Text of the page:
The time for which the aliquot is subjected to the stressors is normally within the time range of from about 0.5 minutes up to about 60 minutes. The time depends to some extent upon the chosen combination of stressors. When UV light is used, the intensity of the UV light may affect the preferred time. The chosen temperature level may also affect the preferred time. When the oxidative environment in the form of a gaseous mixture of oxygen and ozone applied to the aliquot is chosen as one of the two stressors, the concentration of the oxidizing agent and the rate at which it is supplied to the aliquot may affect the preferred temperature. Some experimentation to establish optimum times may be necessary on the part of the operator, once the other stressor levels have been set. Under most stressor conditions, preferred times will be in the approximate range of from about 2 to about 5 minutes, more preferably about 3 minutes. The starting aliquot temperature, and the rate at which it can be warmed or cooled to a predetermined temperature, tends-to vary from subject to subject. Warming is suitably by use of one or more infrared lamps placed adjacent to the aliquot container. Other methods of warming can also be adopted.
As noted, it is preferred to subject the aliquot of blood to a mechanical stressor, as well as the chosen stressor(s) discussed above. Extraction of the blood aliquot from the patient through a hypodermic needle constitutes the most convenient way of obtaining the aliquot for further extracorporeal treatment, and this extraction procedure imparts a suitable mechanical stress to the blood aliquot. The mechanical stressor may be supplemented by subsequent processing, for example the additional mechanical shear stress caused by bubbling as the oxidative stressor is applied.
In the practice of the preferred process of the present invention, the aliquot may be treated with the heat, UV light and oxidative environment stressors using an apparatus of the type described in U.S. Pat. No. 4,968,483 to Mueller. The aliquot is placed in a suitable, sterile container, which is fitted into the machine. A UV-permeable container is used and the UV lamps are switched on for a fixed period before the other stressor is applied, to allow the output of the UV lamps to stabilize. When a temperature stressor is used in the combination, the UV lamps are typically on while the temperature of the aliquot is adjusted to the predetermined value, e.g. 42.5+1oC. Four UV lamps are suitably used, placed around the container.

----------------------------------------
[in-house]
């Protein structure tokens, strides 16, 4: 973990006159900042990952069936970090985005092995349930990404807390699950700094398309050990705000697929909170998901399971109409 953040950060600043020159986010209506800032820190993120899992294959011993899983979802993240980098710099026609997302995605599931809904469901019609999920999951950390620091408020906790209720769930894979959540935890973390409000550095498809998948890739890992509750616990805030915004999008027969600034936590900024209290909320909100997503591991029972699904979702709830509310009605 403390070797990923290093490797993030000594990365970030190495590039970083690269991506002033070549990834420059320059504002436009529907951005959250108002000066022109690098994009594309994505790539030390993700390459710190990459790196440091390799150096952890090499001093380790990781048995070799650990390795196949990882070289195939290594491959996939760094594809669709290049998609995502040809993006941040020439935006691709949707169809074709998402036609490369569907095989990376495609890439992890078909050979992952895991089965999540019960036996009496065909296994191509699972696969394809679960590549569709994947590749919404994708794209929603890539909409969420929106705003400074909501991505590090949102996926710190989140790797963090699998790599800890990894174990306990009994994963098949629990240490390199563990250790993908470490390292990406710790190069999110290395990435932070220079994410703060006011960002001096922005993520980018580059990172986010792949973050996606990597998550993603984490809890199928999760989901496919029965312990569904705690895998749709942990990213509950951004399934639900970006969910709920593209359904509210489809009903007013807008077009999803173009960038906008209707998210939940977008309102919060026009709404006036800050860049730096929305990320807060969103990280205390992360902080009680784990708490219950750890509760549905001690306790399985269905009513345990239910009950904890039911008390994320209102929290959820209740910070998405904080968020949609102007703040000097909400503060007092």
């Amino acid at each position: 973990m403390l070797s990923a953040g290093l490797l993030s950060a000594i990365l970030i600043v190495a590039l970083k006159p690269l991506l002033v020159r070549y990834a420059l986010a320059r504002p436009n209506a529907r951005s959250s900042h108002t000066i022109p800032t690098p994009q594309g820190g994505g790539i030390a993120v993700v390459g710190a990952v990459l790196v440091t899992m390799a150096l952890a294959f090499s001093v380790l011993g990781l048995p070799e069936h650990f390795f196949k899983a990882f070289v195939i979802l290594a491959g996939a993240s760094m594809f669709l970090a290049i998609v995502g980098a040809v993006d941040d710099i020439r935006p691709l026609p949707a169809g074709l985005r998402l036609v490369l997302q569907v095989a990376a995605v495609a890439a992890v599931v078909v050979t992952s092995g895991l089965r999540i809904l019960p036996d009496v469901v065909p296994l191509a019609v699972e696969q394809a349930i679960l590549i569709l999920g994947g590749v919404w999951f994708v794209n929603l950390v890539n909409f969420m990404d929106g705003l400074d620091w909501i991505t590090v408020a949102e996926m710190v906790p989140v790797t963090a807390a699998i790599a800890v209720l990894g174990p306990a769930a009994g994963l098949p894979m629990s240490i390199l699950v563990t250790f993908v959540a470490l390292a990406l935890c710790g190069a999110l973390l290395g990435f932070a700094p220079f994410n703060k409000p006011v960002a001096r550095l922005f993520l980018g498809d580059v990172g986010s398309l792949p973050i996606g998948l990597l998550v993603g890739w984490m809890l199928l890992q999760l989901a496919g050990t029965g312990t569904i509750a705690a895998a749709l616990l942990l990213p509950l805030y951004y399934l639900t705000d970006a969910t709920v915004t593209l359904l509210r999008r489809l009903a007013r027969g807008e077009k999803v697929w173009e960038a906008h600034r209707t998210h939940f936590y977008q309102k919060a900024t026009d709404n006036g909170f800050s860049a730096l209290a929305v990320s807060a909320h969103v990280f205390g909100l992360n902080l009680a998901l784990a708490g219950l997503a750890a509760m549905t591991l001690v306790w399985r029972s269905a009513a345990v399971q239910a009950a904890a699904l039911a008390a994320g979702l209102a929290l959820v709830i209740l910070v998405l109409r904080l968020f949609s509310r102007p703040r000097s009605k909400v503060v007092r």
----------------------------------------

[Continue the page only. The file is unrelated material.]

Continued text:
In the preferred method of the invention, a mammalian patient is given one or more courses of treatments, each course of treatment comprising the administration to a mammalian subject of one or more (e.g. one to six) blood originating aliquots modified as disclosed above. The treatment may be administered daily, but no more than one treatment should be administered to the subject per clay.
Although it may be sufficient to administer only one course of treatment as described above to the subject, it may be preferred in some circumstances to administer more than one treatment or course of treatment, or to follow the above-described course of treatment by periodic "booster" treatments, if necessary, to maintain the desired effects of the present invention. There may be a substantial interval between individual treatments or courses of treatment. For example, it may be preferred to administer booster treatments at intervals of 1 week, 1 month, 3 months or 6 months or other appropriate periods following the initial treatment or course of treatment, depending upon the condition of the individual patient and the progression or remission of the CLL. Regular periodic monitoring of the patients undergoing the treatment according to the invention is contemplated, with repeats of the treatment or course of treatment as indicated by the patient's condition and as determined by the attending physician.